• Boomer on March 13, 2014 at 11:08 am

      @DIANE: I certainly would not want a long life of chronic pain or have my family suffer through my mental deterioration and, unfortunately people do have serious accidents and medical conditions that they suffer from.

      However, many heath care issues are due to previous bad lifestyle choices that have a direct link to poor health and accidents as we age. Keeping active, developing new interests and having good family and social connections make life more enjoyable, and can provide distraction from the inevitable aches and pains.

  7. Gary on March 12, 2014 at 9:55 pm

    maybe negative people like diane should move to another country where life is much shorter (i.e.: Afghanistan) and leave the rest of to grow old and happy. us old codgers have paid our dues and we now intend to collect!

  8. David on March 13, 2014 at 7:23 am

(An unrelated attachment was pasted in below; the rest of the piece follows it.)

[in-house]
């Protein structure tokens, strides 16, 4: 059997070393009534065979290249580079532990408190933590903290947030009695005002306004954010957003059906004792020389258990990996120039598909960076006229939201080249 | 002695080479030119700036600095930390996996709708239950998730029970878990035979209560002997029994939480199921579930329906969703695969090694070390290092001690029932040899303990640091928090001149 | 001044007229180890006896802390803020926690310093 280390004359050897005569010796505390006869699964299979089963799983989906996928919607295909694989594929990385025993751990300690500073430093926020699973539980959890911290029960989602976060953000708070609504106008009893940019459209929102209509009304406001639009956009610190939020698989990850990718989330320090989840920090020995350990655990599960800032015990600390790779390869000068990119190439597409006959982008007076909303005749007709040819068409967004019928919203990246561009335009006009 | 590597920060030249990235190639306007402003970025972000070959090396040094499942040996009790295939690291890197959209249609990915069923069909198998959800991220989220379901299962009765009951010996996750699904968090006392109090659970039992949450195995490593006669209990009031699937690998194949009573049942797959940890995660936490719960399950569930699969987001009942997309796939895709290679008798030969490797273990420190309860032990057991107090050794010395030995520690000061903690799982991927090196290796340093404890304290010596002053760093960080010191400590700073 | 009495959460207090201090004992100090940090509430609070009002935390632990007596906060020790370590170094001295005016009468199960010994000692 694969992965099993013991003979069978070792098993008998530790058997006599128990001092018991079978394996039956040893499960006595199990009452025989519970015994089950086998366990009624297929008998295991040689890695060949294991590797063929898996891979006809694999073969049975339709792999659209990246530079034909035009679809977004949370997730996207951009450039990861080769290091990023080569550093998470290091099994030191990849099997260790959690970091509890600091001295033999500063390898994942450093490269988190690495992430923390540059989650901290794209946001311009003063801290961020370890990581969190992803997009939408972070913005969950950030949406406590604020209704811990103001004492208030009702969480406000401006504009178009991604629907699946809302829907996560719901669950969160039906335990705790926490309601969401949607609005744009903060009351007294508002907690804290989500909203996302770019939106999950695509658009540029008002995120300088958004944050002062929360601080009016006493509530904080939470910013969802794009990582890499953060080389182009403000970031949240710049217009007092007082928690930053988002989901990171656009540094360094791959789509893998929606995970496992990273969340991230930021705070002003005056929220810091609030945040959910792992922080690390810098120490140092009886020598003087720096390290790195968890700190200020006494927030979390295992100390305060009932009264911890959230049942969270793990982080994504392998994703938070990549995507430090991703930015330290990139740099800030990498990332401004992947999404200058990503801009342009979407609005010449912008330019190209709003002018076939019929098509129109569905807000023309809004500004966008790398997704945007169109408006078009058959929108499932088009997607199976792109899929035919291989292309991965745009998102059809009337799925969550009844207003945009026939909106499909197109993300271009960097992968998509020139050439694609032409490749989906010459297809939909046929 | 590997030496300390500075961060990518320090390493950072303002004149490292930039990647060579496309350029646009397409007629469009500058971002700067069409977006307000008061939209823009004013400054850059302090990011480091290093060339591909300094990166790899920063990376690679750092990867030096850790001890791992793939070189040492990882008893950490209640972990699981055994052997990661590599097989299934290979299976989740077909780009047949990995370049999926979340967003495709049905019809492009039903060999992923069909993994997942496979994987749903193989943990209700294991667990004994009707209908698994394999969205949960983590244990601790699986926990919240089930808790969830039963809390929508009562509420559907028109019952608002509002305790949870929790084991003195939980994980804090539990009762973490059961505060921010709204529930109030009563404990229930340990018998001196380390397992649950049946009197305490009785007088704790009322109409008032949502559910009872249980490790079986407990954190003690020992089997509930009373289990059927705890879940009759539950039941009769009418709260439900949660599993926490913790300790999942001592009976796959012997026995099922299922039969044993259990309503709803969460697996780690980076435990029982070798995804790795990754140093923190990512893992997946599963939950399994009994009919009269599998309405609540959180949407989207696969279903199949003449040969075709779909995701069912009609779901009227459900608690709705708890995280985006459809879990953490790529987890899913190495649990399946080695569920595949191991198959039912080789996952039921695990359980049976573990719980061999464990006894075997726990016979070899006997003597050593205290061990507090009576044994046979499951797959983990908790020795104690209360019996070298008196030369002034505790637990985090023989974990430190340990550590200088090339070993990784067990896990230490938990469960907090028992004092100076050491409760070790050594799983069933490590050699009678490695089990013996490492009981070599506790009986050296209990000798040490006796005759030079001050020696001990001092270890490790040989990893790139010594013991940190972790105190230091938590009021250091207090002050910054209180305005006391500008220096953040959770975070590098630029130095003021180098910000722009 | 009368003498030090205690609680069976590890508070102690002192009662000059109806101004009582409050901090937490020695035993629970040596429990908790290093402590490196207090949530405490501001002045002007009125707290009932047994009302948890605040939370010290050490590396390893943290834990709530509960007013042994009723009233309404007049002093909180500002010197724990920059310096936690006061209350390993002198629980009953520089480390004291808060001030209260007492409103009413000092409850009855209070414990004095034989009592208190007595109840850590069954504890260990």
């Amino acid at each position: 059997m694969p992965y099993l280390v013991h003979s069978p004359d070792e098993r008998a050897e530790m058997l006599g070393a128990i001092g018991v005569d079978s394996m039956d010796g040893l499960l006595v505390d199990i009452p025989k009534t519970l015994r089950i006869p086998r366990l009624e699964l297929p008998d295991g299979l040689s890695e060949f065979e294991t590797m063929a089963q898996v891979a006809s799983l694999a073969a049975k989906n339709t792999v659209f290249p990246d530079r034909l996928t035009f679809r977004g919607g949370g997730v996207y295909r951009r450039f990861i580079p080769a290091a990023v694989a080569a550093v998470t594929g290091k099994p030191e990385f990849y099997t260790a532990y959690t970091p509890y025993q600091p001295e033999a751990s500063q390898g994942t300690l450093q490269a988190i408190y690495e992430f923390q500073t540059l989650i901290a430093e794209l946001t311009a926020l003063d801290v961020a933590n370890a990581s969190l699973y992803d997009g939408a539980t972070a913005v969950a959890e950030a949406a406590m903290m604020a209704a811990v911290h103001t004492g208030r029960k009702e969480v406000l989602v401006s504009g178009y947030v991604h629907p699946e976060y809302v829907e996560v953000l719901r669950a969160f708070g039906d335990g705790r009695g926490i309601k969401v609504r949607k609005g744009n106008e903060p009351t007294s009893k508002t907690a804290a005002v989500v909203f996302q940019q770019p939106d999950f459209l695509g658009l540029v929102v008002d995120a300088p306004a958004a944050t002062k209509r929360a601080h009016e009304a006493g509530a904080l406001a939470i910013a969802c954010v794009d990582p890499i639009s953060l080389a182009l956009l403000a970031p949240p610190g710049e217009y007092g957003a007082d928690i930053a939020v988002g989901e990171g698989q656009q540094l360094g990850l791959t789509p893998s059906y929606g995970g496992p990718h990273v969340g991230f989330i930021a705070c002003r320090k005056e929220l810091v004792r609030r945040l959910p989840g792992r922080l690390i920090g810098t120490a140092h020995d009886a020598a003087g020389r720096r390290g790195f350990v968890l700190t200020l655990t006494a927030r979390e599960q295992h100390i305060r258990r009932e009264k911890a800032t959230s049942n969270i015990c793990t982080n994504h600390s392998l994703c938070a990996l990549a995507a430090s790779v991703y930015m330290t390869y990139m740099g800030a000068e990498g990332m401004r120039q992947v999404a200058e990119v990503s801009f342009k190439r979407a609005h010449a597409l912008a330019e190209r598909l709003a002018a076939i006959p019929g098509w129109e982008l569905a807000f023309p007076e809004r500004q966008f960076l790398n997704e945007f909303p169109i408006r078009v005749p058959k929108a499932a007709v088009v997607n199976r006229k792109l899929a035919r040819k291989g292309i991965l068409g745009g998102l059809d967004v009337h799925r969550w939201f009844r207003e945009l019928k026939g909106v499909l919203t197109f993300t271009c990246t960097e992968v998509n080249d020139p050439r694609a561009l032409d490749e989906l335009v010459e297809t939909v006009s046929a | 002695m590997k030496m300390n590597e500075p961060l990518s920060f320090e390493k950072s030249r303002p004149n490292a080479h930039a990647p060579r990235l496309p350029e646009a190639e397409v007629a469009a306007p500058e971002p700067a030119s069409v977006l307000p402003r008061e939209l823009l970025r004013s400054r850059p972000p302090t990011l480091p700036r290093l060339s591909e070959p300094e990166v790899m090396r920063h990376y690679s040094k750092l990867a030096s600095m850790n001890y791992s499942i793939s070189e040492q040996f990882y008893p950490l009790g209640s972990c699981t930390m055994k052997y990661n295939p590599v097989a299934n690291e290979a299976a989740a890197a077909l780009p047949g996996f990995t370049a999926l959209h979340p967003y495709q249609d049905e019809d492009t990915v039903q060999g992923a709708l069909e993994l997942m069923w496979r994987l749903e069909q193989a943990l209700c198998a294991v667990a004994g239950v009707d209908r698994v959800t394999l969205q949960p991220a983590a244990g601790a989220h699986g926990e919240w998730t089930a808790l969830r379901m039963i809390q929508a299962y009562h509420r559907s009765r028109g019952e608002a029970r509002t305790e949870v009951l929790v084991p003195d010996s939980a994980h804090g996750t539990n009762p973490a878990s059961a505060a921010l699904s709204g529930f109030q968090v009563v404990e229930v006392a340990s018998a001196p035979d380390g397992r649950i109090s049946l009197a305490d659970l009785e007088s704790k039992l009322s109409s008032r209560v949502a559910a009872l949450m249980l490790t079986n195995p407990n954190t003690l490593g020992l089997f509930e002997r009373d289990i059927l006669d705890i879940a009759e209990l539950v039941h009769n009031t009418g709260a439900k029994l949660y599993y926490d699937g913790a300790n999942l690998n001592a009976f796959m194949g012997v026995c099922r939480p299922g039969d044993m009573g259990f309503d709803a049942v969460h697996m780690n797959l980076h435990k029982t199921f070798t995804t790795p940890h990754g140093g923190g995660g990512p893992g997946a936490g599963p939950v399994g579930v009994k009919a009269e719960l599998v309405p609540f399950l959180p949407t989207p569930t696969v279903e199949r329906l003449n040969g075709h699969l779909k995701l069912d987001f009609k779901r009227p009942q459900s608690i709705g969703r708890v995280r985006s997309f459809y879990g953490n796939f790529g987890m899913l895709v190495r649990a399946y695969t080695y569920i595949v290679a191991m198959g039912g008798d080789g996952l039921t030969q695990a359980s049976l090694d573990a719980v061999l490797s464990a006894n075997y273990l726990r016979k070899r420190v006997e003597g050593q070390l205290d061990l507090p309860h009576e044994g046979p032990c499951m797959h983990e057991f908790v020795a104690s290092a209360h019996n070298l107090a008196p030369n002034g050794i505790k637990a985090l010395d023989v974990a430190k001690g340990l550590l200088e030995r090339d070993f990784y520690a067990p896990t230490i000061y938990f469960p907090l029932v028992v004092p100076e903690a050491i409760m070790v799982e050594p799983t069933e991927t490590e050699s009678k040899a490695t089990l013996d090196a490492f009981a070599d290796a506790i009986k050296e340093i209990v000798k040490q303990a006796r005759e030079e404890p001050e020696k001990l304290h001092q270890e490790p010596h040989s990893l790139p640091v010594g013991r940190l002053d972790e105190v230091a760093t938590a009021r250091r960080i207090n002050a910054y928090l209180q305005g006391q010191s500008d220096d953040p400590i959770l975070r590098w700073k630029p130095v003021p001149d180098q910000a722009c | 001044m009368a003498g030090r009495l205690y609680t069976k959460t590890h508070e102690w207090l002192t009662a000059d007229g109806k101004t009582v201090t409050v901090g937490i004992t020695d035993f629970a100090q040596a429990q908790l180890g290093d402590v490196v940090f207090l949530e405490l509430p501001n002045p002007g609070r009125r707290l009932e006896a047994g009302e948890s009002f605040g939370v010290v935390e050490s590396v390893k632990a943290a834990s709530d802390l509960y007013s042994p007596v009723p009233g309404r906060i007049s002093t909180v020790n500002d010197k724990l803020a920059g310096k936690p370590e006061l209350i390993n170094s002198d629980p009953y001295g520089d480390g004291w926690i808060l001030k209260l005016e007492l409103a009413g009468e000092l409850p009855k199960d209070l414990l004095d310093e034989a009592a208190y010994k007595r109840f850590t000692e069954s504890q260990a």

Diane, I agree that health can be determined by a number of factors outside of my or anyone control: accidents, diseases, etc. However, Maclean’s magazine had an article a couple of years back comparing, among a number of issues, Canada’s health care system vs our cousins south of us. It reported on two important factors: we live longer and the gap is getting wider, and our health care costs per person is $4445 vs $8233 per capita! It’s my opinion that the former is tied to the latter. When it come to our health care system, my cup is always half-full. Actually, listening to the envious comments from family in the States, I should say my cup is brimming over! However, there is no ‘inoculation’ against life. We don’t get off this orb without insults to health, relationships, finances, etc. Since we don’t, my choices are finite: live life positive or negative. It’s my choice . . . as was moving to Canada and enjoying this great health care system 35 years ago.